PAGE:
Details: 624pp, Little Brown Books for Young Readers hardcover. (I was provided with a Netgalley e-ARC free for review — thank you, Little Brown!)
Release date: August 25, 2015
Series: The Diviners, book 2
Buy: BN.com — Books-a-Million — Book Depository
Summary (from Goodreads): After a supernatural showdown with a serial killer, Evie O’Neill has outed herself as a Diviner. With her uncanny ability to read people’s secrets, she’s become a media darling, earning the title “America’s Sweetheart Seer.” Everyone’s in love with the city’s newest It Girl…everyone except the other Diviners.
Piano-playing Henry DuBois and Chinatown resident Ling Chan are two Diviners struggling to keep their powers a secret—for they can walk in dreams. And while Evie is living the high life, victims of a mysterious sleeping sickness are turning up across New York City.
As Henry searches for a lost love and Ling strives to succeed in a world that shuns her, a malevolent force infects their dreams. And at the edges of it all lurks a man in a stovepipe hat who has plans that extend farther than anyone can guess…As the sickness spreads, can the Diviners descend into the dreamworld to save the city?
My thoughts: Ms Libba Bray knows how to craft her series. The Diviners (book one) pulled me in just enough, but this second installment really kept me enthralled! Lair of Dreams goes one step further in that this time, we get more character diversity.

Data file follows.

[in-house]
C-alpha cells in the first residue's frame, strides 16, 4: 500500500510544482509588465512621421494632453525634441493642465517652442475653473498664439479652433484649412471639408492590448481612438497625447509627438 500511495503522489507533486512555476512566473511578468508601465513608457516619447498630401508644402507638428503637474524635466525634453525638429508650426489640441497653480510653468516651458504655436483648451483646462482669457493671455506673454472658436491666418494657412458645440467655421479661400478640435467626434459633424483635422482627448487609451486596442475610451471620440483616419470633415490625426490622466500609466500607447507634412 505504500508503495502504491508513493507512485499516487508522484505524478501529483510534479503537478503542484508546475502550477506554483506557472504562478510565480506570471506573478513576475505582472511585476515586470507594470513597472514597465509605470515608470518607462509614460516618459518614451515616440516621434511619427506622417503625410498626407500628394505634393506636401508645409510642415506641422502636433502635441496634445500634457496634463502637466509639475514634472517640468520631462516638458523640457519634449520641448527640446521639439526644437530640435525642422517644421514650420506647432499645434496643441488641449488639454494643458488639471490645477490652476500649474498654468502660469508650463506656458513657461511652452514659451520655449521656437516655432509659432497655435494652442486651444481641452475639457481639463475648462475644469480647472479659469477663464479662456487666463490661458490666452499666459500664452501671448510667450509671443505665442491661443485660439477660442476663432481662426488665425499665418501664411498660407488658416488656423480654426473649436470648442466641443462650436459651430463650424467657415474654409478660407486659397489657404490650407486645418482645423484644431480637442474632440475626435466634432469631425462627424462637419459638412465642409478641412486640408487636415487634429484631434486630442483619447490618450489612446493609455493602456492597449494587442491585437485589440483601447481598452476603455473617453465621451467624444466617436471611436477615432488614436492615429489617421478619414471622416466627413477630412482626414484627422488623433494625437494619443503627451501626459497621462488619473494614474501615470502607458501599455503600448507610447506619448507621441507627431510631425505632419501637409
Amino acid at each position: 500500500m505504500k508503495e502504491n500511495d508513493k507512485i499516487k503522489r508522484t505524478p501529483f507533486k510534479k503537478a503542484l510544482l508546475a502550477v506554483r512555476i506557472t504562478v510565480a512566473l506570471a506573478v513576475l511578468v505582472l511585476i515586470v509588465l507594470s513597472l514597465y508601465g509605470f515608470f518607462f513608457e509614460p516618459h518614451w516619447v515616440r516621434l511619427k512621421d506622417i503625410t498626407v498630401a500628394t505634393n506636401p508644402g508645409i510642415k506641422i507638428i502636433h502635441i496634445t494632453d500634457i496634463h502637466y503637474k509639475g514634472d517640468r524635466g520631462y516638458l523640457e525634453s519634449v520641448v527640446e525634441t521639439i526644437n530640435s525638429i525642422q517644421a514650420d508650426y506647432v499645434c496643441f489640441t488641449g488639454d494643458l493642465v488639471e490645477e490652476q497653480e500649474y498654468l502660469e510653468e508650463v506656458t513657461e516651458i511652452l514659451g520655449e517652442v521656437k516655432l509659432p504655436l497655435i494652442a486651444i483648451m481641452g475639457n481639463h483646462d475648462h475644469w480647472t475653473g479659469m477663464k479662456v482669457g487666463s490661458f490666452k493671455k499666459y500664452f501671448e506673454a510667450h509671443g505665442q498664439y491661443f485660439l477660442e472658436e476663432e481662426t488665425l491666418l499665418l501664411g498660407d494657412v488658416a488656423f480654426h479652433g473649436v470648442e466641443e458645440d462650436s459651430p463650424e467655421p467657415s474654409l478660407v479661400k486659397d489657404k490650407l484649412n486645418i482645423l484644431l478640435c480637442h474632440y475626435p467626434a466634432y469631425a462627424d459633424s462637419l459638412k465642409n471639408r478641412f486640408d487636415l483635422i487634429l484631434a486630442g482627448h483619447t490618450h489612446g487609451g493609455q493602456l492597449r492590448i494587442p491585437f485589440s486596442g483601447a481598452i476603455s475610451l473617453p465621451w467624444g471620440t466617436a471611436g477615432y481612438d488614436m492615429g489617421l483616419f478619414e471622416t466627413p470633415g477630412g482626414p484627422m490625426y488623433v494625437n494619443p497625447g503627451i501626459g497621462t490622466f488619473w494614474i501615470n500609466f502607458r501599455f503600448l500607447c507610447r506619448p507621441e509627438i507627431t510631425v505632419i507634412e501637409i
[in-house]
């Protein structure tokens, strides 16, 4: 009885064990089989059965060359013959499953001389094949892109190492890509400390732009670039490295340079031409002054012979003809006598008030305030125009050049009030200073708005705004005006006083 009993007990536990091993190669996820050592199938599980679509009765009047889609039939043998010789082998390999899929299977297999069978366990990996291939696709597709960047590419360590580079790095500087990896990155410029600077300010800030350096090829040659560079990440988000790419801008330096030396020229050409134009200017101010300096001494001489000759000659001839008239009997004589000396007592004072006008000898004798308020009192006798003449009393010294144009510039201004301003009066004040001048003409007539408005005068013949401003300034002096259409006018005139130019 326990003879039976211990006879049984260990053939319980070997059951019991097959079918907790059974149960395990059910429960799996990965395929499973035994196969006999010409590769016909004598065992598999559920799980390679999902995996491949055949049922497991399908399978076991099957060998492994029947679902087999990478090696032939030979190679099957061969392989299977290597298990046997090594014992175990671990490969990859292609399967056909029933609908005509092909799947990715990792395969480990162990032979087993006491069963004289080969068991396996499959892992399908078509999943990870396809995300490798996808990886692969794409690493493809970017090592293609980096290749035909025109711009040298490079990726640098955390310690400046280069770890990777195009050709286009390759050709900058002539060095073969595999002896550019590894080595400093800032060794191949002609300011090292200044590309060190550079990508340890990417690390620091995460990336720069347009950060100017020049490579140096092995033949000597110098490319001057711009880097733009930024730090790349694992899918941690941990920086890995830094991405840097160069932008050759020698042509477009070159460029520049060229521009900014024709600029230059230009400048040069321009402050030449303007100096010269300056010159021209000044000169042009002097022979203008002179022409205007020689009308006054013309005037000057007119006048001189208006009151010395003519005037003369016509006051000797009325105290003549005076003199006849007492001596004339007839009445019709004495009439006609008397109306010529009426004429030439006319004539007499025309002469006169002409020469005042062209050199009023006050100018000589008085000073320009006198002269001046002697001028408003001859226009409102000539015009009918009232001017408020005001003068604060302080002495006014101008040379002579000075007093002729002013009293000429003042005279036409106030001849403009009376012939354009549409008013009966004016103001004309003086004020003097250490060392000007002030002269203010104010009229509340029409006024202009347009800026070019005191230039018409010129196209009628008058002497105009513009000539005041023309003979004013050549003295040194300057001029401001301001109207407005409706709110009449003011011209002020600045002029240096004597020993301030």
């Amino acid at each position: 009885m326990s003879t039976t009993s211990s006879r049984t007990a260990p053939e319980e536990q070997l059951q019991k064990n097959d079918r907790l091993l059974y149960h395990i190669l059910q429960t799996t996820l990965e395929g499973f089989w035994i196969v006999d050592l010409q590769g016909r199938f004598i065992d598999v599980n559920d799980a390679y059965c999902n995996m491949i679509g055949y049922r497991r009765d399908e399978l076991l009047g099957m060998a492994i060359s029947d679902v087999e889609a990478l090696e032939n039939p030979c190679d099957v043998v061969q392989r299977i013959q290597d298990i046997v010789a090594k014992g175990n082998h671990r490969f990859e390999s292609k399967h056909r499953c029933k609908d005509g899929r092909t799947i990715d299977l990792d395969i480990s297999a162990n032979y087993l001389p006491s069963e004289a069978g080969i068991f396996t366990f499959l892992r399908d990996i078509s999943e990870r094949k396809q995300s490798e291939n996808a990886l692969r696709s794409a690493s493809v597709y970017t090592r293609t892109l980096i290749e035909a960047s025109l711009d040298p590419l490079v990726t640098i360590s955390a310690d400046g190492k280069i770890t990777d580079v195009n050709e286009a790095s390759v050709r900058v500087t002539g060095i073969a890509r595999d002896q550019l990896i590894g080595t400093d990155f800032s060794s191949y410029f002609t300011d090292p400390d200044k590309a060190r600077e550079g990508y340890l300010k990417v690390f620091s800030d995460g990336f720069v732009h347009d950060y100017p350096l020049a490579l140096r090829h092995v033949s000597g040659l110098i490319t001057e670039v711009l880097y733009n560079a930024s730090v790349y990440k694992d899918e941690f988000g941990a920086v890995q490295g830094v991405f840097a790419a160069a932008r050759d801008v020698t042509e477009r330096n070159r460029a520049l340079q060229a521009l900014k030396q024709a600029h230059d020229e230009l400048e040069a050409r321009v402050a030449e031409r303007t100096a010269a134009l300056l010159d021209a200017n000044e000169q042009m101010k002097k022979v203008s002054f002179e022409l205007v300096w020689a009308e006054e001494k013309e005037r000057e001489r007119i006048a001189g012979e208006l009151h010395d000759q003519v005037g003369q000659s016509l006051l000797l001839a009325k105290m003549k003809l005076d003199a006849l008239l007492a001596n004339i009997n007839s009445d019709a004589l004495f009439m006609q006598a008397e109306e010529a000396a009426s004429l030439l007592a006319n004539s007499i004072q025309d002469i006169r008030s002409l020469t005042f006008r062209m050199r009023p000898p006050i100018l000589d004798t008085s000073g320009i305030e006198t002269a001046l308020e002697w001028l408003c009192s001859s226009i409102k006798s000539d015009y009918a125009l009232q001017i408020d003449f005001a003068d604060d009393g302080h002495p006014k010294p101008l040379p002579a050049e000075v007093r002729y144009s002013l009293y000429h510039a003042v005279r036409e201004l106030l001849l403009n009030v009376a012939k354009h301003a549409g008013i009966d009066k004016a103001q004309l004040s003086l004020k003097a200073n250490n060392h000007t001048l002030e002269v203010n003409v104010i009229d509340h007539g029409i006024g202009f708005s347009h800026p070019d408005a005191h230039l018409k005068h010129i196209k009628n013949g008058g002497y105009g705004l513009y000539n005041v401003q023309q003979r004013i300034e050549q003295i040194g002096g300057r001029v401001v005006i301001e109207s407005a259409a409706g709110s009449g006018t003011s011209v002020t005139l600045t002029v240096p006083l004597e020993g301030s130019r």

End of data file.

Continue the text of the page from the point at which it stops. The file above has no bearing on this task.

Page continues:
More characters, first of all. I really like how Ling Chen and Henry get on together and play off of each other’s energy. And how they share an ability was another plus, that way we see their growth in tandem and they can be buddies through their evolution! (The worst is when there’s a character or two you really like as people and you have to watch them suffer.)
In The Diviners it took more time than I liked to get used to the flapper speech and colloquialisms, which is partly my fault for not exposing myself to enough literature of the flapper age. But there were also several uses that felt entirely too jarring and over-the-top. In this second book, every use appeared fluid and well-fitting with the motion of events. Something that tied in well with this was one or two uses of historical events that were woven into the fiction. That’s right, there actually was a sleeping sickness pandemic in the 1920s! I had to google it to be sure, but it sounded vaguely similar to historical events.
The mystery! Almost above all else, I love it when series string us along a theme thoughout all the books. So far, Libba Bray is doing just that with The Diviners what with the history of Evie and James and then Sam’s mom’s disappearance. We learn just a tad bit more in both instances to keep us drooling for more!
This could be just me, but I couldn’t remember the finer details of the first book! It’s been so long since I’ve read it, and I wasn’t even among the first people who bought the book in hardcover — I waited till paperback! I think that’s a huge drawback with having to wait so long between books — you forget things….
Please please please, if you felt at least lukewarm (but hopefully better than lukewarm) about The Diviners, stay tuned for Lair of Dreams! I think you’ll love it. 4/5